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How To Get from Casting On to the Final Stitch

You're so excited, you've just discovered the most perfect, fun-to-knit pattern in the most lovely yarn imaginable, and you cast on and go! It stays fun for about three days ... and then its slows down a little, and then it  slows down a bit more, and you start looking at other patterns and yarn, or the next Knitty comes out ... and you stop. You don't know you've stopped; you just put it down for a while and you cast on for the next project. 

I know. It's so damn easy to do. 

How do you make yourself keep going on that project? It depends on why, exactly, you're knitting or crocheting it in the first place. If it is a present -- especially a present with a deadline -- you can motivate yourself to get it done. Bribery is the key here. Bribe yourself with images of the recipient getting the gift and being giddy with  delight, agog at your thoughtfulness, brimming with smiles ... and contrast it with images of the recipient opening a wad of needles and yarn, half-knit, and saying "thank you" very quietly and putting it quickly back in the box for you to take back. Half-knit things look so bad when they are half knit. 

You can also bribe yourself with promises of wonderful things that you will knit When Gift Knitting Is Finished, wiling away your time knitting on the gray, stockinette stitch boring sweater for your father, while thinking of that raspberry cowl-necked cabled Thing of Loveliness instead. Just don't drool on your father's sweater, unless you have time to wash it before giving it away.

And there's chocolate. Give yourself a piece of chocolate for every inch you knit. Simple, but it works.

But what if it's not knitted for a deadline? What if no one is waiting for it? What if it is just for you?? Scary.

We tend to put clever things made just for us on the back burner, then the back-back burner, then off to the side, and finally in the cupboard. For me, the death throes of a project came when it went upstairs. I'm still pulling things out of the stash that "went upstairs". Socks, mittens, hats, gloves, scarves, I can finish; it's the sweaters on circular needles that I can't. I suppose someday I'll just unravel them all and make something else out of the yarn, but it's still too painful. I keep thinking my hand will just wake up, and my circular needles (and my spindles and my roving and my spinning wheels) will be useful again.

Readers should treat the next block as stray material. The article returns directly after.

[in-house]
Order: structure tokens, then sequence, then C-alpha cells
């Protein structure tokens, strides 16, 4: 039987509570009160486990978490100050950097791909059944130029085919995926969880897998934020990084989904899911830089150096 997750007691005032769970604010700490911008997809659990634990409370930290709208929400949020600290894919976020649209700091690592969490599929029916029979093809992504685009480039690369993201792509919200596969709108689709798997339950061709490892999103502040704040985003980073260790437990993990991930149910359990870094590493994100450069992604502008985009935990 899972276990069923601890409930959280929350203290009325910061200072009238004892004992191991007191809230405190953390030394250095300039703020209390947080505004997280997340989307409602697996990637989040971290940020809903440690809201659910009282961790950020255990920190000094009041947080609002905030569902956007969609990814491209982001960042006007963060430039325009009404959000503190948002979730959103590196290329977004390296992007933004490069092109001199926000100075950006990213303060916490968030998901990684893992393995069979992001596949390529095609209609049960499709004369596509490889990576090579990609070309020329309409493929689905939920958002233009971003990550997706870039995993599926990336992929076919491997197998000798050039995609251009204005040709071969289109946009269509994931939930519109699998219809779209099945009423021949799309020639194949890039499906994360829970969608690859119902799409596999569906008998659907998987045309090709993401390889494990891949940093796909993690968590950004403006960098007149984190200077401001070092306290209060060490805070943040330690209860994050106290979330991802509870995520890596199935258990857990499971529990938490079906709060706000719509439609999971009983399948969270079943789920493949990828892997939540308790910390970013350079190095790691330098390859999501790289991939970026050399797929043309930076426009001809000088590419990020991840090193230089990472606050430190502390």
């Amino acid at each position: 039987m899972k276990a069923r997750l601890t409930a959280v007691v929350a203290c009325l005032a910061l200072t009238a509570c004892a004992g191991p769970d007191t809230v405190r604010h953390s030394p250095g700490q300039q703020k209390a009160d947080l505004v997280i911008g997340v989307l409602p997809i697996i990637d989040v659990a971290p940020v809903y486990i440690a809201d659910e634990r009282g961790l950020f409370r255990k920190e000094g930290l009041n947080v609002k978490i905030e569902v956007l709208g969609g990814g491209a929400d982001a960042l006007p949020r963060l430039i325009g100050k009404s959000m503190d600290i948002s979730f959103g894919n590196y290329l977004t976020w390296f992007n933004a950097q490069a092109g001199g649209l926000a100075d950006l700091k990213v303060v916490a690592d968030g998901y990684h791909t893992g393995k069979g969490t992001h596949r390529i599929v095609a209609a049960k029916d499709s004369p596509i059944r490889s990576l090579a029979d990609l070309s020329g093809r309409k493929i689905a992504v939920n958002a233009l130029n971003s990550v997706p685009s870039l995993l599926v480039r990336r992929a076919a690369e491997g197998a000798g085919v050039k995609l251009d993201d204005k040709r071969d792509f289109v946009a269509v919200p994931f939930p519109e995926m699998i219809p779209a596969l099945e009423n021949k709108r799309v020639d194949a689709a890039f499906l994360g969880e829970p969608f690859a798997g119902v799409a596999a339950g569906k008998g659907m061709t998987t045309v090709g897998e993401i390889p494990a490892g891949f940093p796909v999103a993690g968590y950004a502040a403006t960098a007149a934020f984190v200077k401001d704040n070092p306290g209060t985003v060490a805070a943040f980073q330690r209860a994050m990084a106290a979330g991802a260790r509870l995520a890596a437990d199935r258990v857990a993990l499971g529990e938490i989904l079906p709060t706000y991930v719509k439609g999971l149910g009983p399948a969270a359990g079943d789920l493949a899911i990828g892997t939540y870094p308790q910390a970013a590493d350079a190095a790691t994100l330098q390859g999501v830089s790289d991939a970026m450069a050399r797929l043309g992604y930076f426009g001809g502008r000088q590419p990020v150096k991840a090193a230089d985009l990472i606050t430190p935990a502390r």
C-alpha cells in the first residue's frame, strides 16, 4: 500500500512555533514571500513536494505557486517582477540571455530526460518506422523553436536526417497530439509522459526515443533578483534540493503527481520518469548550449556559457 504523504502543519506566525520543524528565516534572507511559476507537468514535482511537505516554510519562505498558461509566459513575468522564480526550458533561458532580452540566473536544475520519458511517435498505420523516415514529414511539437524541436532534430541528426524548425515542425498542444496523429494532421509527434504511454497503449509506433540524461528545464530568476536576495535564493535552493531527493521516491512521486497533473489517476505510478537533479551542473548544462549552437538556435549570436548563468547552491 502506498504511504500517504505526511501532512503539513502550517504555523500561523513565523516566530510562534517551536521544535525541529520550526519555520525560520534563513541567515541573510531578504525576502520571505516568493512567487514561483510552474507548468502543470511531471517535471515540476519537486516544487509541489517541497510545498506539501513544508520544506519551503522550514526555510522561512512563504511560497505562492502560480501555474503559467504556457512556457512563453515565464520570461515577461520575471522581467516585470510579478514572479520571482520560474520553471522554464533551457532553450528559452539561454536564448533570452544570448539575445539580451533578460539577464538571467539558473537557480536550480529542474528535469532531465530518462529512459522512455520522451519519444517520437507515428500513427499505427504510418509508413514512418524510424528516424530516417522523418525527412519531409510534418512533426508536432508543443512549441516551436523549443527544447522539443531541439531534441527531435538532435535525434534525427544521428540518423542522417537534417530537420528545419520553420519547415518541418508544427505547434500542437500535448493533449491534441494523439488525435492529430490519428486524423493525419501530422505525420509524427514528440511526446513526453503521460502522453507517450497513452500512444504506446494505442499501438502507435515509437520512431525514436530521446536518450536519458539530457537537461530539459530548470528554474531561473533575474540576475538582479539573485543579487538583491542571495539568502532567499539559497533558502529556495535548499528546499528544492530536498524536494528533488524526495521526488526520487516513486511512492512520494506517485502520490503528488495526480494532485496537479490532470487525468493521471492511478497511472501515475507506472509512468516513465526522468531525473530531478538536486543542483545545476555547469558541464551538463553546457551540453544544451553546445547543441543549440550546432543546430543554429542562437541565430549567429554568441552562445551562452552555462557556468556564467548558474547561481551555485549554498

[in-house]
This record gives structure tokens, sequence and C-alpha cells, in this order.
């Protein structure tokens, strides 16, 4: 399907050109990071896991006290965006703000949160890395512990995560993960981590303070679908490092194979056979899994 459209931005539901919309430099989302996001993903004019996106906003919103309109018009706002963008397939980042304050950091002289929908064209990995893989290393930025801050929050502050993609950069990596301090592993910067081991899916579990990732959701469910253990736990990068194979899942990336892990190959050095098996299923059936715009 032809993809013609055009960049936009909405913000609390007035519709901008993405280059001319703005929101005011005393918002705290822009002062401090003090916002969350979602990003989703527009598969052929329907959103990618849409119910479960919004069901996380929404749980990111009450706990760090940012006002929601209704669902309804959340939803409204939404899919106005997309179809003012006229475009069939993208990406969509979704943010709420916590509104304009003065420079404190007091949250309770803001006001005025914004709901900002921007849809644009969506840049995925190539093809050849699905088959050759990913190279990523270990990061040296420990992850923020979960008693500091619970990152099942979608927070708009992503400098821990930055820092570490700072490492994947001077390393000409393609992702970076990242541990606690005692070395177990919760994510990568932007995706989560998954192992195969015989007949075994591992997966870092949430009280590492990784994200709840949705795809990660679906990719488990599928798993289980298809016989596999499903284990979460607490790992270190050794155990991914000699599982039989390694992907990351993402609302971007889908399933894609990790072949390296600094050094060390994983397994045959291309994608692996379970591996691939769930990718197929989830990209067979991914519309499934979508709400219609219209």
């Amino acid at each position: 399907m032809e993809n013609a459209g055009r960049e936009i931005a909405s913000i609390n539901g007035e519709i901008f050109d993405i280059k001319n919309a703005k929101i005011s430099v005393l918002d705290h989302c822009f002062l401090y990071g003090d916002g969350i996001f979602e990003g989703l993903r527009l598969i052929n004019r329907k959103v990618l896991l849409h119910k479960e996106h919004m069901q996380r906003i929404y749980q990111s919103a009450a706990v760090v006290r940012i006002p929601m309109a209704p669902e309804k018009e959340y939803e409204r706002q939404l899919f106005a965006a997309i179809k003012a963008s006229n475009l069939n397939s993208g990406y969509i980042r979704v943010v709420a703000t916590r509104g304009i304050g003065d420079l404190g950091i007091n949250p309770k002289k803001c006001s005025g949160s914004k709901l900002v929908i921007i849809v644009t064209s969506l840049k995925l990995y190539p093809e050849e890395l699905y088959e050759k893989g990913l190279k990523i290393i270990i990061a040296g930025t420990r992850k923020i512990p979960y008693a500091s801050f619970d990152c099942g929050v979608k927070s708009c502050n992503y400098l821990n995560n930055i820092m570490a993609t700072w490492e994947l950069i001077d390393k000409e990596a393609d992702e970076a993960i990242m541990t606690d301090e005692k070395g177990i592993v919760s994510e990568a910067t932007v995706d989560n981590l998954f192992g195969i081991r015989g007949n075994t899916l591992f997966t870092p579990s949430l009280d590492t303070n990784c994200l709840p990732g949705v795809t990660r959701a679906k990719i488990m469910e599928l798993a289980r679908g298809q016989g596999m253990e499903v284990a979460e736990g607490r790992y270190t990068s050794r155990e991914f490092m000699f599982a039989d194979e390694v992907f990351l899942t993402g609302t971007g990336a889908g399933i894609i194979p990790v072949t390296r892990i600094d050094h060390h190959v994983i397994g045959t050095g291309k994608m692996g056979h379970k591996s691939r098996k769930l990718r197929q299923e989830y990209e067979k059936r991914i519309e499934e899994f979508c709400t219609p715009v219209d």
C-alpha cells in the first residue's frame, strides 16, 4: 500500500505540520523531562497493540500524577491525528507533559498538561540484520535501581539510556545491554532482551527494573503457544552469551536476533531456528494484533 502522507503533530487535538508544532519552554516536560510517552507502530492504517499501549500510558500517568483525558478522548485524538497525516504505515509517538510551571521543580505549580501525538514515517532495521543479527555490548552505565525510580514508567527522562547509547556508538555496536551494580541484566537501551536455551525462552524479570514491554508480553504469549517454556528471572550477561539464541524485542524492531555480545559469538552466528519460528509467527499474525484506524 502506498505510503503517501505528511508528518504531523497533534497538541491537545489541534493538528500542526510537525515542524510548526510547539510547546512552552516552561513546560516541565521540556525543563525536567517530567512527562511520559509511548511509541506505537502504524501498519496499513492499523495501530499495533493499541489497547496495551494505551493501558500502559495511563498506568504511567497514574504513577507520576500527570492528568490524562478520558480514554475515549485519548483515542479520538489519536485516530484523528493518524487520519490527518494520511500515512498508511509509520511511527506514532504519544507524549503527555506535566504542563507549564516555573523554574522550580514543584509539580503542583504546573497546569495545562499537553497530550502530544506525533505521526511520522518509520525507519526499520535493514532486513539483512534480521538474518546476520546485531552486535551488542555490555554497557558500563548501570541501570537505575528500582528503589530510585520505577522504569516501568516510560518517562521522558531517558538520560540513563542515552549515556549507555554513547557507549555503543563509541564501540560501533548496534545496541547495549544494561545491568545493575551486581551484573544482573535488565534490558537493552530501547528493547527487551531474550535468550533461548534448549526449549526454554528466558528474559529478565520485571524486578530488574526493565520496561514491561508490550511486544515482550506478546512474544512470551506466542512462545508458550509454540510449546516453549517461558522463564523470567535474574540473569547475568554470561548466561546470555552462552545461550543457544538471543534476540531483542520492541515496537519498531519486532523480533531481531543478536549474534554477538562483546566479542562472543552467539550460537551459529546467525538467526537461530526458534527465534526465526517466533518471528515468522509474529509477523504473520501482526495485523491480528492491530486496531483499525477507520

If you're slowing down on your project, there are things you can do. Recapture some of the magic you had when you started the project -- write about it publically on your blog, in a Facebook post, show it off to your knitting group. When other people see it, they will love it and you will love it again too, and you'll want to finish it and show it off! 

Use little pins to mark your progress. Put a pin every ten rows (followed by a piece of chocolate!) or put a pin when you started knitting each day. Those little markers tell us that hey, we are in fact doing something, making progress! Set deadlines for when you'll think you be done to the underarm, done the back, one sleeve: everything has a deadline. Before you know it, you'll be done! 

Think of the fun you'll have shopping in your imagination (but be careful it stays in your imagination), getting ready for the next big project. And most importantly, think about how fun it will be to have finished your current project. Believe me, no one knows better than I how it can weigh you down having 30 unfinished projects in the background. I always envied people who just had one or two things going at a time. Now I am one of them, and trust me, it feels good!

Comments

Shelagh

I make a list on a big pad of paper of all the ideas I get in the middle of the night (if I can remember them in the morning!), those that come while driving usually don't make it to the list tho. Yellow sticky notes work in magazines or books. I do like your chocolate reward idea. Then, when something is just too overwhelmingly boring, I donate the UFO to my Guild's annual auction (anonymously hopefully).

brandi

I think I have the opposite problem I feel guilty if I cast on while having a project on the needles.

Beth Collins

Good for you brandi!! I am trying to be like you!!

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